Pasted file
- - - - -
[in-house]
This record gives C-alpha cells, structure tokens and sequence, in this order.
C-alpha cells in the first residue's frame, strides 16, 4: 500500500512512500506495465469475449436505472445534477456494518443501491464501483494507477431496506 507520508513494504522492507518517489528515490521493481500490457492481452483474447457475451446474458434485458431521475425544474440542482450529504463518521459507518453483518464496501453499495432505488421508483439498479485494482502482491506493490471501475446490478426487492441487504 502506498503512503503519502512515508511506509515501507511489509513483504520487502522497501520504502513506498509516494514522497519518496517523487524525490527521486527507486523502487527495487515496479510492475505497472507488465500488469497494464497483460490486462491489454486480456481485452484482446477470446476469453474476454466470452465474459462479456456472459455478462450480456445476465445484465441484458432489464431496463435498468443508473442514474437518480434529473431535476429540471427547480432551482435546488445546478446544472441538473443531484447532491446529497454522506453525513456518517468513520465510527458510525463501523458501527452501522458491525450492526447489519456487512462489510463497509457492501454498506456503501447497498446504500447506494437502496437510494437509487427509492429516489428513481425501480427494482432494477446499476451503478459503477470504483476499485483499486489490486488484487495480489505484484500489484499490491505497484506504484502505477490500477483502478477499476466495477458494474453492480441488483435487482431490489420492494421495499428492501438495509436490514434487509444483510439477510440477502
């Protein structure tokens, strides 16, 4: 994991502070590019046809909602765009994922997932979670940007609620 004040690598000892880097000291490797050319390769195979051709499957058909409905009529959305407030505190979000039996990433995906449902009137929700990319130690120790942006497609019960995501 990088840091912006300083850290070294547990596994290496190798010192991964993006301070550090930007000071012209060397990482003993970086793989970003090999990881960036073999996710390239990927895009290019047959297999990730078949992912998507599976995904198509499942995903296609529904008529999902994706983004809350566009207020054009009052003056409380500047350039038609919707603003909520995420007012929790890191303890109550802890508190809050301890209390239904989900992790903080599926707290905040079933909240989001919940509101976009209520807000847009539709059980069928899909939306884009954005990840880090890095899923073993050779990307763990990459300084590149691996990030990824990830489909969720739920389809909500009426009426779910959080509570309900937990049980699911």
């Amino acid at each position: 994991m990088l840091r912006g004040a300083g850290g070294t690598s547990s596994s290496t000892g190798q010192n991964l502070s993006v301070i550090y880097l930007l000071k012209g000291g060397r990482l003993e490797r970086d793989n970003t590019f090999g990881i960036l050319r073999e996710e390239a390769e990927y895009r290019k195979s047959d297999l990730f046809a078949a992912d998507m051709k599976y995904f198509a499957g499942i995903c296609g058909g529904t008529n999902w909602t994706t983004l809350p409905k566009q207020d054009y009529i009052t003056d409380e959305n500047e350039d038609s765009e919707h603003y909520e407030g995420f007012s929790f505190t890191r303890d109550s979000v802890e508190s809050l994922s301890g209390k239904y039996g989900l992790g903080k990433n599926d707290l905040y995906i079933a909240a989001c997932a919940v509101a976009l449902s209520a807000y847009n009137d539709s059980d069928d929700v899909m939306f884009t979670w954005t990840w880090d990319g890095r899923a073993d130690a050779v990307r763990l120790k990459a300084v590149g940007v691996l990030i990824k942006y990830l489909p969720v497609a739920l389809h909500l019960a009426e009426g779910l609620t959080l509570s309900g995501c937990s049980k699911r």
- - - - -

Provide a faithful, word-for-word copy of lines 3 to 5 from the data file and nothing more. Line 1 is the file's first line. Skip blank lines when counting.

C-alpha cells in the first residue's frame, strides 16, 4: 500500500512512500506495465469475449436505472445534477456494518443501491464501483494507477431496506 507520508513494504522492507518517489528515490521493481500490457492481452483474447457475451446474458434485458431521475425544474440542482450529504463518521459507518453483518464496501453499495432505488421508483439498479485494482502482491506493490471501475446490478426487492441487504 502506498503512503503519502512515508511506509515501507511489509513483504520487502522497501520504502513506498509516494514522497519518496517523487524525490527521486527507486523502487527495487515496479510492475505497472507488465500488469497494464497483460490486462491489454486480456481485452484482446477470446476469453474476454466470452465474459462479456456472459455478462450480456445476465445484465441484458432489464431496463435498468443508473442514474437518480434529473431535476429540471427547480432551482435546488445546478446544472441538473443531484447532491446529497454522506453525513456518517468513520465510527458510525463501523458501527452501522458491525450492526447489519456487512462489510463497509457492501454498506456503501447497498446504500447506494437502496437510494437509487427509492429516489428513481425501480427494482432494477446499476451503478459503477470504483476499485483499486489490486488484487495480489505484484500489484499490491505497484506504484502505477490500477483502478477499476466495477458494474453492480441488483435487482431490489420492494421495499428492501438495509436490514434487509444483510439477510440477502
């Protein structure tokens, strides 16, 4: 994991502070590019046809909602765009994922997932979670940007609620 004040690598000892880097000291490797050319390769195979051709499957058909409905009529959305407030505190979000039996990433995906449902009137929700990319130690120790942006497609019960995501 990088840091912006300083850290070294547990596994290496190798010192991964993006301070550090930007000071012209060397990482003993970086793989970003090999990881960036073999996710390239990927895009290019047959297999990730078949992912998507599976995904198509499942995903296609529904008529999902994706983004809350566009207020054009009052003056409380500047350039038609919707603003909520995420007012929790890191303890109550802890508190809050301890209390239904989900992790903080599926707290905040079933909240989001919940509101976009209520807000847009539709059980069928899909939306884009954005990840880090890095899923073993050779990307763990990459300084590149691996990030990824990830489909969720739920389809909500009426009426779910959080509570309900937990049980699911």
């Amino acid at each position: 994991m990088l840091r912006g004040a300083g850290g070294t690598s547990s596994s290496t000892g190798q010192n991964l502070s993006v301070i550090y880097l930007l000071k012209g000291g060397r990482l003993e490797r970086d793989n970003t590019f090999g990881i960036l050319r073999e996710e390239a390769e990927y895009r290019k195979s047959d297999l990730f046809a078949a992912d998507m051709k599976y995904f198509a499957g499942i995903c296609g058909g529904t008529n999902w909602t994706t983004l809350p409905k566009q207020d054009y009529i009052t003056d409380e959305n500047e350039d038609s765009e919707h603003y909520e407030g995420f007012s929790f505190t890191r303890d109550s979000v802890e508190s809050l994922s301890g209390k239904y039996g989900l992790g903080k990433n599926d707290l905040y995906i079933a909240a989001c997932a919940v509101a976009l449902s209520a807000y847009n009137d539709s059980d069928d929700v899909m939306f884009t979670w954005t990840w880090d990319g890095r899923a073993d130690a050779v990307r763990l120790k990459a300084v590149g940007v691996l990030i990824k942006y990830l489909p969720v497609a739920l389809h909500l019960a009426e009426g779910l609620t959080l509570s309900g995501c937990s049980k699911r």